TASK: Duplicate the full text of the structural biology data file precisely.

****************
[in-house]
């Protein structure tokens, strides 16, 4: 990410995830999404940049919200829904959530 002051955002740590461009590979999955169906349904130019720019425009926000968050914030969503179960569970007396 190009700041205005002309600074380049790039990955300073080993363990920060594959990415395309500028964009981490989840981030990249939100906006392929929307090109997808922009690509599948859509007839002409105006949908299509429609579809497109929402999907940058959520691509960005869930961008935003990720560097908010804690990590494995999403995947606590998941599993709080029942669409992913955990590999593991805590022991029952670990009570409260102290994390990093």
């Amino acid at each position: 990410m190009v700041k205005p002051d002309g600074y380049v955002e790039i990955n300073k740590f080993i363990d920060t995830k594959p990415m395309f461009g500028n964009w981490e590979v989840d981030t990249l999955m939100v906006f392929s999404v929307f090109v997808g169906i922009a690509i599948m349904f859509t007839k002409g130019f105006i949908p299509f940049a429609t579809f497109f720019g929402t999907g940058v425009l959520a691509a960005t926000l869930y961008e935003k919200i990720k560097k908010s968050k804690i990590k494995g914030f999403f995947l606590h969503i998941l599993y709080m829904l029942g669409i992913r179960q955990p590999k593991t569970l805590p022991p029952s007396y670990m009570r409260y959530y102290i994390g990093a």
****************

[in-house]
């Protein structure tokens, strides 16, 4: 990410995830999404940049919200829904959530 002051955002740590461009590979999955169906349904130019720019425009926000968050914030969503179960569970007396 190009700041205005002309600074380049790039990955300073080993363990920060594959990415395309500028964009981490989840981030990249939100906006392929929307090109997808922009690509599948859509007839002409105006949908299509429609579809497109929402999907940058959520691509960005869930961008935003990720560097908010804690990590494995999403995947606590998941599993709080029942669409992913955990590999593991805590022991029952670990009570409260102290994390990093």
């Amino acid at each position: 990410m190009v700041k205005p002051d002309g600074y380049v955002e790039i990955n300073k740590f080993i363990d920060t995830k594959p990415m395309f461009g500028n964009w981490e590979v989840d981030t990249l999955m939100v906006f392929s999404v929307f090109v997808g169906i922009a690509i599948m349904f859509t007839k002409g130019f105006i949908p299509f940049a429609t579809f497109f720019g929402t999907g940058v425009l959520a691509a960005t926000l869930y961008e935003k919200i990720k560097k908010s968050k804690i990590k494995g914030f999403f995947l606590h969503i998941l599993y709080m829904l029942g669409i992913r179960q955990p590999k593991t569970l805590p022991p029952s007396y670990m009570r409260y959530y102290i994390g990093a």